Panama does not expect any change in its relations with Taiwan or China, a senior official from the isthmus nation said on Friday, despite increased pressure from Beijing on Taiwan’s allies to sever ties.
President Tsai Ing-wen (蔡英文) is to visit Central America next month, against a tense backdrop after news of her telephone call with US president-elect Donald Trump angered China earlier this month.
Panama is one of Taiwan’s oldest friends, but some diplomats in Beijing have said the Central American country could become the next nation to break ties.
“Relations with Taiwan are good, in excellent condition as always,” Panamanian Deputy Minister of Foreign Affairs Luis Miguel Hincapie said in an interview. “They’ve been a cooperative partner of Panama for many years, and will continue to be so.”
Tsai is not scheduled to visit Panama on her trip, which is to encompass Honduras, Nicaragua, El Salvador and Guatemala.
Hincapie also said that the country’s relationship with China was “excellent” and did not comment on whether there had been any pressure from China to break with Taiwan.
“China is an investor in Panama, a user of the [Panama] Canal, a very important user of the canal,” the minister said.
Asked about what impact US president-elect Donald Trump’s support for Taiwan could have on Panama, Hincapie said: “We have relations with Taiwan, the United States does not ... so it’s an issue for the United States.”
Since the mid-1990s, almost a third of Taiwan’s allies have broken ties. It now has formal relations with just 21, mostly smaller and poorer nations in Latin America and the Asia-Pacific region.
BUSY DAY: The same day the USS ‘Barry’ passed through the Strait, Taiwan was ending its Han Kuang military exercises, while China said it conducted an exercise near Taiwan A US Navy ship on Friday sailed through the Taiwan Strait, marking the ninth time a US military vessel has transited the Strait since US President Joe Biden took office in January. The USS Barry, an Arleigh Burke-class guided-missile destroyer, conducted a “routine” transit through the Strait, the US Navy said in a statement, adding that the journey through international waters was conducted “in accordance with international law.” “The ship’s transit through the Taiwan Strait demonstrates the US’ commitment to a free and open Indo-Pacific,” the US Navy said. “The United States military flies, sails and operates anywhere international law allows.” The Ministry
FRUIT SPAT: The COA said China had not given evidence for halting wax and custard apple imports, adding that it would spend NT$1bn on promoting sales of the fruit Taipei threatened to take China to the WTO yesterday after Beijing said it would suspend wax apple and custard apple imports from Taiwan due to pest concerns. China’s customs administration earlier yesterday said it had repeatedly found pests called Planococcus minor, a type of mealybug, on wax and custard apples from Taiwan. It asked its Guangdong branch and all affiliated offices to stop clearing the products from today. China had acted unilaterally, without providing scientific evidence, Council of Agriculture (COA) Minister Chen Chi-chung (陳吉仲) told a news conference, criticizing the announcement’s timing, as it came during the Mid-Autumn Festival, celebrated in Taiwan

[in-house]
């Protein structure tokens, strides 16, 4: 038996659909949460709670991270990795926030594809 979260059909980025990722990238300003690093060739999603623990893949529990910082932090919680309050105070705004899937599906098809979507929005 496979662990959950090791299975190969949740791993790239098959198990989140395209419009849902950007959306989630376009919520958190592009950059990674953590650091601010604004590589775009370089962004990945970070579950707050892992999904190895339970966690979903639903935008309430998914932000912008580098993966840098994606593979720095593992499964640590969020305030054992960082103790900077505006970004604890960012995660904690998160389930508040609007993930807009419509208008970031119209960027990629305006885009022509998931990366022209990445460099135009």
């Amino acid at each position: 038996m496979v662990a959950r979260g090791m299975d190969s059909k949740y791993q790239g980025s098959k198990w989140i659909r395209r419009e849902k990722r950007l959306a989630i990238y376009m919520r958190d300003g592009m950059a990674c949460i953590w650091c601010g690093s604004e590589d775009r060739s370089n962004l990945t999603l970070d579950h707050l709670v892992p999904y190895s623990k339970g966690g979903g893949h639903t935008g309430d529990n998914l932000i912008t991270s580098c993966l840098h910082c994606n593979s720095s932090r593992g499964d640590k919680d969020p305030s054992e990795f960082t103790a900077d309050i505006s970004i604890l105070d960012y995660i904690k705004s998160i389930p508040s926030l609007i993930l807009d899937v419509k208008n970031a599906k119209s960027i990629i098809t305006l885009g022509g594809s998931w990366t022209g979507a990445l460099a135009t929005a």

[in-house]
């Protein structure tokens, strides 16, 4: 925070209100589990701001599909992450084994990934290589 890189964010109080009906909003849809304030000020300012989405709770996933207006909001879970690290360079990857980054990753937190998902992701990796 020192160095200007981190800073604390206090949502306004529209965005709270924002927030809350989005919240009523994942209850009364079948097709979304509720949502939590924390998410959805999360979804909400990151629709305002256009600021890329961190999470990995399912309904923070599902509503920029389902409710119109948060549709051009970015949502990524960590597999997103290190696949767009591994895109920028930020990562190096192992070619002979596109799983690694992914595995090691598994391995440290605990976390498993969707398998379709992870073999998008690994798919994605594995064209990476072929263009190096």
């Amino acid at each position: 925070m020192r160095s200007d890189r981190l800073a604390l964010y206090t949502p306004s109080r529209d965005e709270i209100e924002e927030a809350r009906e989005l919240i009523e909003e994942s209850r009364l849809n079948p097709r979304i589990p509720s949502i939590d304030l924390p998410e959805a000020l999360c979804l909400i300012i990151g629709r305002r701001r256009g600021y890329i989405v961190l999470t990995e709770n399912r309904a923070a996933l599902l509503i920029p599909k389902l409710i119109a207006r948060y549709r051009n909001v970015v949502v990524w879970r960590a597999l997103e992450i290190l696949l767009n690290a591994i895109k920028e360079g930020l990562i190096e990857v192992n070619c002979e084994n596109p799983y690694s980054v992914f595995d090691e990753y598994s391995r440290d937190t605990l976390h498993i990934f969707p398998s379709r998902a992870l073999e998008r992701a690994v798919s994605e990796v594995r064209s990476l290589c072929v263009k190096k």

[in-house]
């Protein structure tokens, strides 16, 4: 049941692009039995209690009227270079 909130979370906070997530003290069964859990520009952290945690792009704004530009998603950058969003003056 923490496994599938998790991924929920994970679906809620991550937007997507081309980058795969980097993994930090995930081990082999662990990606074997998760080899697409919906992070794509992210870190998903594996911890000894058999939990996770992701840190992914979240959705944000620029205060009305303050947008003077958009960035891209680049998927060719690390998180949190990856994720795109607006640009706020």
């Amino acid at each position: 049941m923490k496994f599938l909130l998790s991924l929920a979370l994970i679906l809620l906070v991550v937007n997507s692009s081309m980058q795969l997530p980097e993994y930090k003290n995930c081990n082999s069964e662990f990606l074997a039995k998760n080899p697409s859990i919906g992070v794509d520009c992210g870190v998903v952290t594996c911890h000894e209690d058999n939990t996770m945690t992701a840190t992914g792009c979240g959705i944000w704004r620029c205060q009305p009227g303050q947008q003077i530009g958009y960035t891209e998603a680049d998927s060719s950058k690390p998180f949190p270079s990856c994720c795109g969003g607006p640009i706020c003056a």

ON ALERT: A woman who tested positive for COVID-19 while abroad last year tested negative twice in Taiwan before showing a positive result on Sunday, the center said The Central Epidemic Command Center (CECC) yesterday reported two locally transmitted COVID-19 infections, four imported cases and no deaths. The CECC meanwhile warned nearly 500 people to monitor their health after a woman tested postive. The center also reported that a previous local case — a female worker at Taoyuan International Airport Services (桃園航勤), who had the Delta variant of SARS-CoV-2 — likely contracted the disease from the same source as a previous imported case from Turkey. Minister of Health and Welfare Chen Shih-chung (陳時中), who heads the center, said that the two local cases were reported in Taipei, and are a
CLOSED DOORS? The new US rules, which are to be implemented in November, have sparked concern in Taiwan, given its low fully vaccinated coverage rate The US plans to allow entry to most foreign air travelers as long as they are fully vaccinated against COVID-19 — while adding a testing requirement for unvaccinated Americans and barring entry for foreigners who have not received shots. The measures announced on Monday by the White House mark the most sweeping change to US travel policies in months, and widen the gap in rules between vaccinated people — who would see restrictions relaxed — and unvaccinated people. The new rules would replace existing bans on foreigners’ travel to the US from certain regions, including Europe. While the move would open the